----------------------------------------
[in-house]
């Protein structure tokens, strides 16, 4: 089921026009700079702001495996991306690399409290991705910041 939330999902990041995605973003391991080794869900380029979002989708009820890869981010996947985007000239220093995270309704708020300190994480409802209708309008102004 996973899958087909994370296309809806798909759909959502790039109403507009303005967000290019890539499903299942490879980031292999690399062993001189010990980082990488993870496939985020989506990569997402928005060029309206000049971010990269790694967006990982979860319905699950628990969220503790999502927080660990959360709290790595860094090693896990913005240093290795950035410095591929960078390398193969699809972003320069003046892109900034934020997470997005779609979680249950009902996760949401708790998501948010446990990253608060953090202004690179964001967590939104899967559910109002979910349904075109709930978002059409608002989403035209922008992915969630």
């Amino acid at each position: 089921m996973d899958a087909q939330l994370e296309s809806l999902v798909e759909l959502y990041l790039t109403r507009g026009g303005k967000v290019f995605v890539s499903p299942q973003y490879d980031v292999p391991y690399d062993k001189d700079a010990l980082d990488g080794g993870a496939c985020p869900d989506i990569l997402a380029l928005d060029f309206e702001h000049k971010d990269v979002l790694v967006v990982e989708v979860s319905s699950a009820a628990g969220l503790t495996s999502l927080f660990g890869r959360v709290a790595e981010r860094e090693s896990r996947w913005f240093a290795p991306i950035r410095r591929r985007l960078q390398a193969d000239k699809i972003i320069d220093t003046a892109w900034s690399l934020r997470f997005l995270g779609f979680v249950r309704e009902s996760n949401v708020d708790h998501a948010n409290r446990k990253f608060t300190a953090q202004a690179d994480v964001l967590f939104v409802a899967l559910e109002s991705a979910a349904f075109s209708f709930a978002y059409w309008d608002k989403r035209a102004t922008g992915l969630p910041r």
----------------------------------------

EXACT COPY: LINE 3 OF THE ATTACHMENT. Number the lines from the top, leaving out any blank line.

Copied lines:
């Amino acid at each position: 089921m996973d899958a087909q939330l994370e296309s809806l999902v798909e759909l959502y990041l790039t109403r507009g026009g303005k967000v290019f995605v890539s499903p299942q973003y490879d980031v292999p391991y690399d062993k001189d700079a010990l980082d990488g080794g993870a496939c985020p869900d989506i990569l997402a380029l928005d060029f309206e702001h000049k971010d990269v979002l790694v967006v990982e989708v979860s319905s699950a009820a628990g969220l503790t495996s999502l927080f660990g890869r959360v709290a790595e981010r860094e090693s896990r996947w913005f240093a290795p991306i950035r410095r591929r985007l960078q390398a193969d000239k699809i972003i320069d220093t003046a892109w900034s690399l934020r997470f997005l995270g779609f979680v249950r309704e009902s996760n949401v708020d708790h998501a948010n409290r446990k990253f608060t300190a953090q202004a690179d994480v964001l967590f939104v409802a899967l559910e109002s991705a979910a349904f075109s209708f709930a978002y059409w309008d608002k989403r035209a102004t922008g992915l969630p910041r």